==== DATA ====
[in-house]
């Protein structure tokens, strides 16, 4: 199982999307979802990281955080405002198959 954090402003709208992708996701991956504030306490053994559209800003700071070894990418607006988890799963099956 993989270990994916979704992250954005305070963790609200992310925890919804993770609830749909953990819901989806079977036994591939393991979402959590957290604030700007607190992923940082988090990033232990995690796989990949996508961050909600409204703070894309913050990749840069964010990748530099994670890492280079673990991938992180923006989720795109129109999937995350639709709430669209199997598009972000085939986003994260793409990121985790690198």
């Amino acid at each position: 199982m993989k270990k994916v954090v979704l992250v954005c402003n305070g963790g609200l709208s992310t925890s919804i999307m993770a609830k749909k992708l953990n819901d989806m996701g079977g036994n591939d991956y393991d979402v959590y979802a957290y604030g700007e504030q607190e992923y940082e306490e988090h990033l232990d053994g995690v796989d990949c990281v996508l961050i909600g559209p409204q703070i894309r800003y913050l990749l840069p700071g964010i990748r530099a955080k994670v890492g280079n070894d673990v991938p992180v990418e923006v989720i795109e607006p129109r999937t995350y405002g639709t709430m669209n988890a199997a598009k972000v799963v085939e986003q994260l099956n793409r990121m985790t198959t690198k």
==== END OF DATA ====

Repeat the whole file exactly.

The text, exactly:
[in-house]
């Protein structure tokens, strides 16, 4: 199982999307979802990281955080405002198959 954090402003709208992708996701991956504030306490053994559209800003700071070894990418607006988890799963099956 993989270990994916979704992250954005305070963790609200992310925890919804993770609830749909953990819901989806079977036994591939393991979402959590957290604030700007607190992923940082988090990033232990995690796989990949996508961050909600409204703070894309913050990749840069964010990748530099994670890492280079673990991938992180923006989720795109129109999937995350639709709430669209199997598009972000085939986003994260793409990121985790690198």
């Amino acid at each position: 199982m993989k270990k994916v954090v979704l992250v954005c402003n305070g963790g609200l709208s992310t925890s919804i999307m993770a609830k749909k992708l953990n819901d989806m996701g079977g036994n591939d991956y393991d979402v959590y979802a957290y604030g700007e504030q607190e992923y940082e306490e988090h990033l232990d053994g995690v796989d990949c990281v996508l961050i909600g559209p409204q703070i894309r800003y913050l990749l840069p700071g964010i990748r530099a955080k994670v890492g280079n070894d673990v991938p992180v990418e923006v989720i795109e607006p129109r999937t995350y405002g639709t709430m669209n988890a199997a598009k972000v799963v085939e986003q994260l099956n793409r990121m985790t198959t690198k």